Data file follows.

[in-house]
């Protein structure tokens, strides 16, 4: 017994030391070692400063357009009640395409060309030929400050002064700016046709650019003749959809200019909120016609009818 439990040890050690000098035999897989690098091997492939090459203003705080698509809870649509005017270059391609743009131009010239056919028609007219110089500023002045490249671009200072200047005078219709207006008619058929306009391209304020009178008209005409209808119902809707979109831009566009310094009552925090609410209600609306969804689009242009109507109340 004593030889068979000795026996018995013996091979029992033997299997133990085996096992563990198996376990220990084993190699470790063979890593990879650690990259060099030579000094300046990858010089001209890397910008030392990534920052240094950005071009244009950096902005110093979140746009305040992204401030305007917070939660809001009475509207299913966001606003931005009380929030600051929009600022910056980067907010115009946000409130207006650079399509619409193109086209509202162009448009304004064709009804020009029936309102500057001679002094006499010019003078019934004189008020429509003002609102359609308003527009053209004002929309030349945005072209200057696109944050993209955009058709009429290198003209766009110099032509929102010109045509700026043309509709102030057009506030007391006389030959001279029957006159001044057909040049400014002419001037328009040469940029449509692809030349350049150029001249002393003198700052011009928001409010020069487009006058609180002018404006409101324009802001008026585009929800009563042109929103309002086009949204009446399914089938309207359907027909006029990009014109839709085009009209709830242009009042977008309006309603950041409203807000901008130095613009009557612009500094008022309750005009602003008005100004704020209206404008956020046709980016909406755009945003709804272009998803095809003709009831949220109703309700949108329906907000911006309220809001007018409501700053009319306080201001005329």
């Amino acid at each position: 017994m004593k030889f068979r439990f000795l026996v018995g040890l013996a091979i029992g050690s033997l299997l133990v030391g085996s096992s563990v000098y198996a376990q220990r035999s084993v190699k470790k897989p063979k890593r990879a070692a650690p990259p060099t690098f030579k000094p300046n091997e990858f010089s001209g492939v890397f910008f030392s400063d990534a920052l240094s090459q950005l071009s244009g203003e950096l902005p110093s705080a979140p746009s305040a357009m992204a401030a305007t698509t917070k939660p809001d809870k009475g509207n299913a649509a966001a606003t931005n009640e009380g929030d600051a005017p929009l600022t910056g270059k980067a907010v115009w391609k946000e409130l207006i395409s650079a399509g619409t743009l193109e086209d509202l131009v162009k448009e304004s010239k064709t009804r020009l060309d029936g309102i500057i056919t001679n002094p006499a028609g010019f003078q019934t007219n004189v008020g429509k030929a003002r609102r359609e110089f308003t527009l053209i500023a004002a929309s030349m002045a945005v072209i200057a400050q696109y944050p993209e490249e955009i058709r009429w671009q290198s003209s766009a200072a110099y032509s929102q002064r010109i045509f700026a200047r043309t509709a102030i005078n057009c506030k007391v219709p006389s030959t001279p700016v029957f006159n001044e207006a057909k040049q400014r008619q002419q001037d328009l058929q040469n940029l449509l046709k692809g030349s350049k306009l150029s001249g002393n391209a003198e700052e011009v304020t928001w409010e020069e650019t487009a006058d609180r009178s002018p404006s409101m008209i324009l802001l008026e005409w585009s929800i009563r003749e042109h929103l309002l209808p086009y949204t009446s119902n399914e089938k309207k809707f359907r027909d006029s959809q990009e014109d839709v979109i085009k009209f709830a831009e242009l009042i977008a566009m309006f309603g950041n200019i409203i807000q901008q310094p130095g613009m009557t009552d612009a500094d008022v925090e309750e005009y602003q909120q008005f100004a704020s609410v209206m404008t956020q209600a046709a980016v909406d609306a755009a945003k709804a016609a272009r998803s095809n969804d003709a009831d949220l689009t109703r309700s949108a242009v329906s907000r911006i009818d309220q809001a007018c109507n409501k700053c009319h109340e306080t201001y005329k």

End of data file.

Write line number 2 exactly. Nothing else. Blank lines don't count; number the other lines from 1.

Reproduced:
């Protein structure tokens, strides 16, 4: 017994030391070692400063357009009640395409060309030929400050002064700016046709650019003749959809200019909120016609009818 439990040890050690000098035999897989690098091997492939090459203003705080698509809870649509005017270059391609743009131009010239056919028609007219110089500023002045490249671009200072200047005078219709207006008619058929306009391209304020009178008209005409209808119902809707979109831009566009310094009552925090609410209600609306969804689009242009109507109340 004593030889068979000795026996018995013996091979029992033997299997133990085996096992563990198996376990220990084993190699470790063979890593990879650690990259060099030579000094300046990858010089001209890397910008030392990534920052240094950005071009244009950096902005110093979140746009305040992204401030305007917070939660809001009475509207299913966001606003931005009380929030600051929009600022910056980067907010115009946000409130207006650079399509619409193109086209509202162009448009304004064709009804020009029936309102500057001679002094006499010019003078019934004189008020429509003002609102359609308003527009053209004002929309030349945005072209200057696109944050993209955009058709009429290198003209766009110099032509929102010109045509700026043309509709102030057009506030007391006389030959001279029957006159001044057909040049400014002419001037328009040469940029449509692809030349350049150029001249002393003198700052011009928001409010020069487009006058609180002018404006409101324009802001008026585009929800009563042109929103309002086009949204009446399914089938309207359907027909006029990009014109839709085009009209709830242009009042977008309006309603950041409203807000901008130095613009009557612009500094008022309750005009602003008005100004704020209206404008956020046709980016909406755009945003709804272009998803095809003709009831949220109703309700949108329906907000911006309220809001007018409501700053009319306080201001005329």